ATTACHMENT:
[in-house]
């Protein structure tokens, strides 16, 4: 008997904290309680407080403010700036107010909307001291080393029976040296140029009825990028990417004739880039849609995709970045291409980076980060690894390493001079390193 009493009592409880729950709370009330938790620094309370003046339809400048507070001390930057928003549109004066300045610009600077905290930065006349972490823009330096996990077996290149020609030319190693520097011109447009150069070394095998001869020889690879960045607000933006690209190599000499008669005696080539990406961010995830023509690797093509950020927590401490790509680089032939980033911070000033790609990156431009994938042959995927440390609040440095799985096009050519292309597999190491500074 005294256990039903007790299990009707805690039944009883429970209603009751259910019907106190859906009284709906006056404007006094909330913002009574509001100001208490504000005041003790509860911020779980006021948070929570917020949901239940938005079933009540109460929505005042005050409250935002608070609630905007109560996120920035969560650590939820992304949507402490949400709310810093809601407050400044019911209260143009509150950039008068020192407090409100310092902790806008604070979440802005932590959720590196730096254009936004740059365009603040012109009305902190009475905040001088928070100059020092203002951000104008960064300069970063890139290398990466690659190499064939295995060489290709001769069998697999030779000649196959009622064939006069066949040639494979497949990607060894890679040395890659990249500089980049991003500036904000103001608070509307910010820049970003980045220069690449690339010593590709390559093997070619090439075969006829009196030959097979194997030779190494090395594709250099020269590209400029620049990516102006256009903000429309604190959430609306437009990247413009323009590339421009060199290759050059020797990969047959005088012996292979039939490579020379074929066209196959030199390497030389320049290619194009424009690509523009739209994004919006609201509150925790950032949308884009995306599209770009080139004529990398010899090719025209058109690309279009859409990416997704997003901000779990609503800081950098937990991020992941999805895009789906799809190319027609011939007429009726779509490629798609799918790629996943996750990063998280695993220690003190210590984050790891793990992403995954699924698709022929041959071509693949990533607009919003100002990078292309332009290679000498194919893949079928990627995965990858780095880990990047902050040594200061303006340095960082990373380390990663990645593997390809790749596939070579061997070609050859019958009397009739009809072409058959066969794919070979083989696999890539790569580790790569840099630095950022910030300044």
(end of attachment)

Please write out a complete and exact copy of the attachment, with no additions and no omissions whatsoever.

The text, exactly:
[in-house]
């Protein structure tokens, strides 16, 4: 008997904290309680407080403010700036107010909307001291080393029976040296140029009825990028990417004739880039849609995709970045291409980076980060690894390493001079390193 009493009592409880729950709370009330938790620094309370003046339809400048507070001390930057928003549109004066300045610009600077905290930065006349972490823009330096996990077996290149020609030319190693520097011109447009150069070394095998001869020889690879960045607000933006690209190599000499008669005696080539990406961010995830023509690797093509950020927590401490790509680089032939980033911070000033790609990156431009994938042959995927440390609040440095799985096009050519292309597999190491500074 005294256990039903007790299990009707805690039944009883429970209603009751259910019907106190859906009284709906006056404007006094909330913002009574509001100001208490504000005041003790509860911020779980006021948070929570917020949901239940938005079933009540109460929505005042005050409250935002608070609630905007109560996120920035969560650590939820992304949507402490949400709310810093809601407050400044019911209260143009509150950039008068020192407090409100310092902790806008604070979440802005932590959720590196730096254009936004740059365009603040012109009305902190009475905040001088928070100059020092203002951000104008960064300069970063890139290398990466690659190499064939295995060489290709001769069998697999030779000649196959009622064939006069066949040639494979497949990607060894890679040395890659990249500089980049991003500036904000103001608070509307910010820049970003980045220069690449690339010593590709390559093997070619090439075969006829009196030959097979194997030779190494090395594709250099020269590209400029620049990516102006256009903000429309604190959430609306437009990247413009323009590339421009060199290759050059020797990969047959005088012996292979039939490579020379074929066209196959030199390497030389320049290619194009424009690509523009739209994004919006609201509150925790950032949308884009995306599209770009080139004529990398010899090719025209058109690309279009859409990416997704997003901000779990609503800081950098937990991020992941999805895009789906799809190319027609011939007429009726779509490629798609799918790629996943996750990063998280695993220690003190210590984050790891793990992403995954699924698709022929041959071509693949990533607009919003100002990078292309332009290679000498194919893949079928990627995965990858780095880990990047902050040594200061303006340095960082990373380390990663990645593997390809790749596939070579061997070609050859019958009397009739009809072409058959066969794919070979083989696999890539790569580790790569840099630095950022910030300044």